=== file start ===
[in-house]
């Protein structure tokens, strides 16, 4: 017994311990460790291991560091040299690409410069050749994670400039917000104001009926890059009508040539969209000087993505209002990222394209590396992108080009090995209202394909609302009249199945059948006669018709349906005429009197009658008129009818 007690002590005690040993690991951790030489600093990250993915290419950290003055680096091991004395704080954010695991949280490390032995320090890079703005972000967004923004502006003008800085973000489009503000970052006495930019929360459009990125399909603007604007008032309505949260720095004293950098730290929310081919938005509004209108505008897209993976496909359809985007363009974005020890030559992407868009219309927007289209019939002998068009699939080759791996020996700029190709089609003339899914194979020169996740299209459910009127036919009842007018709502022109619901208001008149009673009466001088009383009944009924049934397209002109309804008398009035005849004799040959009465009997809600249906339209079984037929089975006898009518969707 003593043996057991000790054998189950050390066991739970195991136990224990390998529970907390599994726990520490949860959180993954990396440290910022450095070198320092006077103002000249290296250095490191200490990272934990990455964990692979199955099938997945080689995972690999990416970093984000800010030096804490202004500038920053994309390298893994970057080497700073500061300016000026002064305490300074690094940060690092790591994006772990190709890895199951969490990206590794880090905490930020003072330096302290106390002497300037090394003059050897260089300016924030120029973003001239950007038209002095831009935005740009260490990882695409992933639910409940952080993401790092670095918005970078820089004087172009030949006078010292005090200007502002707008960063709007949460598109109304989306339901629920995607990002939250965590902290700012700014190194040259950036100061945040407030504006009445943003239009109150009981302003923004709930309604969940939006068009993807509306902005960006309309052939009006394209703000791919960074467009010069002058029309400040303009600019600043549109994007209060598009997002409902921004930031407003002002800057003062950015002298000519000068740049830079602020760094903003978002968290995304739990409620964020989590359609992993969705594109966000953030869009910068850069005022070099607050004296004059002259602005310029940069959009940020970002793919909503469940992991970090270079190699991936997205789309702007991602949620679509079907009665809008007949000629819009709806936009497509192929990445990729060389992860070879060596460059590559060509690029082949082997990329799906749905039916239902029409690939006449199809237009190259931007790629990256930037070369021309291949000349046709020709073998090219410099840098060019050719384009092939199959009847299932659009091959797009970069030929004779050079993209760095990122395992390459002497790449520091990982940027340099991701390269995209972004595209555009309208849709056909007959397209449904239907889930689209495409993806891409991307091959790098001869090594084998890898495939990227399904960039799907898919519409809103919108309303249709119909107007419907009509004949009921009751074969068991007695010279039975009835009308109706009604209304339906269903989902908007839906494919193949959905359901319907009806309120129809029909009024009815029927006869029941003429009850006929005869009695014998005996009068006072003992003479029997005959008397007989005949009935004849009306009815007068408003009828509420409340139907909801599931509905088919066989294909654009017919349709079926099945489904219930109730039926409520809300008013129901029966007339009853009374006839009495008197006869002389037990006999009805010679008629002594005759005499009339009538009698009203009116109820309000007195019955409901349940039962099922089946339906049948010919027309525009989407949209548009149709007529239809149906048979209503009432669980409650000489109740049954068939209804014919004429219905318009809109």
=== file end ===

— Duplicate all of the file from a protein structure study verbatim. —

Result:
[in-house]
């Protein structure tokens, strides 16, 4: 017994311990460790291991560091040299690409410069050749994670400039917000104001009926890059009508040539969209000087993505209002990222394209590396992108080009090995209202394909609302009249199945059948006669018709349906005429009197009658008129009818 007690002590005690040993690991951790030489600093990250993915290419950290003055680096091991004395704080954010695991949280490390032995320090890079703005972000967004923004502006003008800085973000489009503000970052006495930019929360459009990125399909603007604007008032309505949260720095004293950098730290929310081919938005509004209108505008897209993976496909359809985007363009974005020890030559992407868009219309927007289209019939002998068009699939080759791996020996700029190709089609003339899914194979020169996740299209459910009127036919009842007018709502022109619901208001008149009673009466001088009383009944009924049934397209002109309804008398009035005849004799040959009465009997809600249906339209079984037929089975006898009518969707 003593043996057991000790054998189950050390066991739970195991136990224990390998529970907390599994726990520490949860959180993954990396440290910022450095070198320092006077103002000249290296250095490191200490990272934990990455964990692979199955099938997945080689995972690999990416970093984000800010030096804490202004500038920053994309390298893994970057080497700073500061300016000026002064305490300074690094940060690092790591994006772990190709890895199951969490990206590794880090905490930020003072330096302290106390002497300037090394003059050897260089300016924030120029973003001239950007038209002095831009935005740009260490990882695409992933639910409940952080993401790092670095918005970078820089004087172009030949006078010292005090200007502002707008960063709007949460598109109304989306339901629920995607990002939250965590902290700012700014190194040259950036100061945040407030504006009445943003239009109150009981302003923004709930309604969940939006068009993807509306902005960006309309052939009006394209703000791919960074467009010069002058029309400040303009600019600043549109994007209060598009997002409902921004930031407003002002800057003062950015002298000519000068740049830079602020760094903003978002968290995304739990409620964020989590359609992993969705594109966000953030869009910068850069005022070099607050004296004059002259602005310029940069959009940020970002793919909503469940992991970090270079190699991936997205789309702007991602949620679509079907009665809008007949000629819009709806936009497509192929990445990729060389992860070879060596460059590559060509690029082949082997990329799906749905039916239902029409690939006449199809237009190259931007790629990256930037070369021309291949000349046709020709073998090219410099840098060019050719384009092939199959009847299932659009091959797009970069030929004779050079993209760095990122395992390459002497790449520091990982940027340099991701390269995209972004595209555009309208849709056909007959397209449904239907889930689209495409993806891409991307091959790098001869090594084998890898495939990227399904960039799907898919519409809103919108309303249709119909107007419907009509004949009921009751074969068991007695010279039975009835009308109706009604209304339906269903989902908007839906494919193949959905359901319907009806309120129809029909009024009815029927006869029941003429009850006929005869009695014998005996009068006072003992003479029997005959008397007989005949009935004849009306009815007068408003009828509420409340139907909801599931509905088919066989294909654009017919349709079926099945489904219930109730039926409520809300008013129901029966007339009853009374006839009495008197006869002389037990006999009805010679008629002594005759005499009339009538009698009203009116109820309000007195019955409901349940039962099922089946339906049948010919027309525009989407949209548009149709007529239809149906048979209503009432669980409650000489109740049954068939209804014919004429219905318009809109």